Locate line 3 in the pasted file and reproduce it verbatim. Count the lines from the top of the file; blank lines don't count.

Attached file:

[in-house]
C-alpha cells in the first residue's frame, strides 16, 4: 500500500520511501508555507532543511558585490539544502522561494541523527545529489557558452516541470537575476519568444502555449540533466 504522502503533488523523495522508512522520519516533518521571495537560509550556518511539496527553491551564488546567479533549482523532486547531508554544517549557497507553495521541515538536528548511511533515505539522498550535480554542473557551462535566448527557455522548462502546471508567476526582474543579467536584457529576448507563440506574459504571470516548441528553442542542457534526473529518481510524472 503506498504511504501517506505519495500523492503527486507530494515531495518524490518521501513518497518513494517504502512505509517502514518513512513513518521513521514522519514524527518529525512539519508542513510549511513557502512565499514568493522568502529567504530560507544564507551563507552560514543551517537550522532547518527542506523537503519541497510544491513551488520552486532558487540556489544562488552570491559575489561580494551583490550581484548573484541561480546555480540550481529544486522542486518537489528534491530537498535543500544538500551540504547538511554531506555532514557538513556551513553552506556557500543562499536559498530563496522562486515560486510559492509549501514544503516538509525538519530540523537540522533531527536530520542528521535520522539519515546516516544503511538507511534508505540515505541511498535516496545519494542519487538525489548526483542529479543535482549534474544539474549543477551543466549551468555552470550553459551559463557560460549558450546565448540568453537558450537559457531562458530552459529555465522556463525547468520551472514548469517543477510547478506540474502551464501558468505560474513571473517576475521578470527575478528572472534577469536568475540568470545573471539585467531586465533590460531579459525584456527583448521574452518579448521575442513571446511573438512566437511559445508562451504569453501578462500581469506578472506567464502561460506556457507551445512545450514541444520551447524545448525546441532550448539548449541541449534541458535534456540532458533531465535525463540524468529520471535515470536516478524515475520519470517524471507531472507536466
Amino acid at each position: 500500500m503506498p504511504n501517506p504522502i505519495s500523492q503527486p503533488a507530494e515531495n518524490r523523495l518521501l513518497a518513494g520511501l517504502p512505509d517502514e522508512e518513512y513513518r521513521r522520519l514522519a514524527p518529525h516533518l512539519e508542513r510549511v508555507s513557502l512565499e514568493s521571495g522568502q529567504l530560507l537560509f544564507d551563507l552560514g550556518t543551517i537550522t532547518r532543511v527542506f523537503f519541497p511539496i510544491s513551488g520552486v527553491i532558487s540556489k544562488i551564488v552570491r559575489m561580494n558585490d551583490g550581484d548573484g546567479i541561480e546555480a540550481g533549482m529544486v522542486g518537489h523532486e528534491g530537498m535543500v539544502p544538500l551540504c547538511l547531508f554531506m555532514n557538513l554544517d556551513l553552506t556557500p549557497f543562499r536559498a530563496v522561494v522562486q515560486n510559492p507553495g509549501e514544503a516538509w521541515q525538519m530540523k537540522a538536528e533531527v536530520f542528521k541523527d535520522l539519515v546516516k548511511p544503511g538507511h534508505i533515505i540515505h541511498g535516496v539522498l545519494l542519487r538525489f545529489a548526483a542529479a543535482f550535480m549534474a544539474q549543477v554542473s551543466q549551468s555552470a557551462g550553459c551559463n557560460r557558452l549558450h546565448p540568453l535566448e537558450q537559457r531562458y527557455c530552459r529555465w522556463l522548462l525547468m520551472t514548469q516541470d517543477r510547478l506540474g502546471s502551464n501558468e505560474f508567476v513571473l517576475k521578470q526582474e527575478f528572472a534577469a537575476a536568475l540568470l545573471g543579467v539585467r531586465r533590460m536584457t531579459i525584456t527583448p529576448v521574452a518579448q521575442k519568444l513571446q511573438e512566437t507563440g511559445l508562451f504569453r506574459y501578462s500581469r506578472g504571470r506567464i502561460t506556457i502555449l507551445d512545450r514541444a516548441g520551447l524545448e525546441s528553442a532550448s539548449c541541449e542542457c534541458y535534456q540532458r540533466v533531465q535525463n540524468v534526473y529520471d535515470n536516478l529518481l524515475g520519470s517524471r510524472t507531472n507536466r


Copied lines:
Amino acid at each position: 500500500m503506498p504511504n501517506p504522502i505519495s500523492q503527486p503533488a507530494e515531495n518524490r523523495l518521501l513518497a518513494g520511501l517504502p512505509d517502514e522508512e518513512y513513518r521513521r522520519l514522519a514524527p518529525h516533518l512539519e508542513r510549511v508555507s513557502l512565499e514568493s521571495g522568502q529567504l530560507l537560509f544564507d551563507l552560514g550556518t543551517i537550522t532547518r532543511v527542506f523537503f519541497p511539496i510544491s513551488g520552486v527553491i532558487s540556489k544562488i551564488v552570491r559575489m561580494n558585490d551583490g550581484d548573484g546567479i541561480e546555480a540550481g533549482m529544486v522542486g518537489h523532486e528534491g530537498m535543500v539544502p544538500l551540504c547538511l547531508f554531506m555532514n557538513l554544517d556551513l553552506t556557500p549557497f543562499r536559498a530563496v522561494v522562486q515560486n510559492p507553495g509549501e514544503a516538509w521541515q525538519m530540523k537540522a538536528e533531527v536530520f542528521k541523527d535520522l539519515v546516516k548511511p544503511g538507511h534508505i533515505i540515505h541511498g535516496v539522498l545519494l542519487r538525489f545529489a548526483a542529479a543535482f550535480m549534474a544539474q549543477v554542473s551543466q549551468s555552470a557551462g550553459c551559463n557560460r557558452l549558450h546565448p540568453l535566448e537558450q537559457r531562458y527557455c530552459r529555465w522556463l522548462l525547468m520551472t514548469q516541470d517543477r510547478l506540474g502546471s502551464n501558468e505560474f508567476v513571473l517576475k521578470q526582474e527575478f528572472a534577469a537575476a536568475l540568470l545573471g543579467v539585467r531586465r533590460m536584457t531579459i525584456t527583448p529576448v521574452a518579448q521575442k519568444l513571446q511573438e512566437t507563440g511559445l508562451f504569453r506574459y501578462s500581469r506578472g504571470r506567464i502561460t506556457i502555449l507551445d512545450r514541444a516548441g520551447l524545448e525546441s528553442a532550448s539548449c541541449e542542457c534541458y535534456q540532458r540533466v533531465q535525463n540524468v534526473y529520471d535515470n536516478l529518481l524515475g520519470s517524471r510524472t507531472n507536466r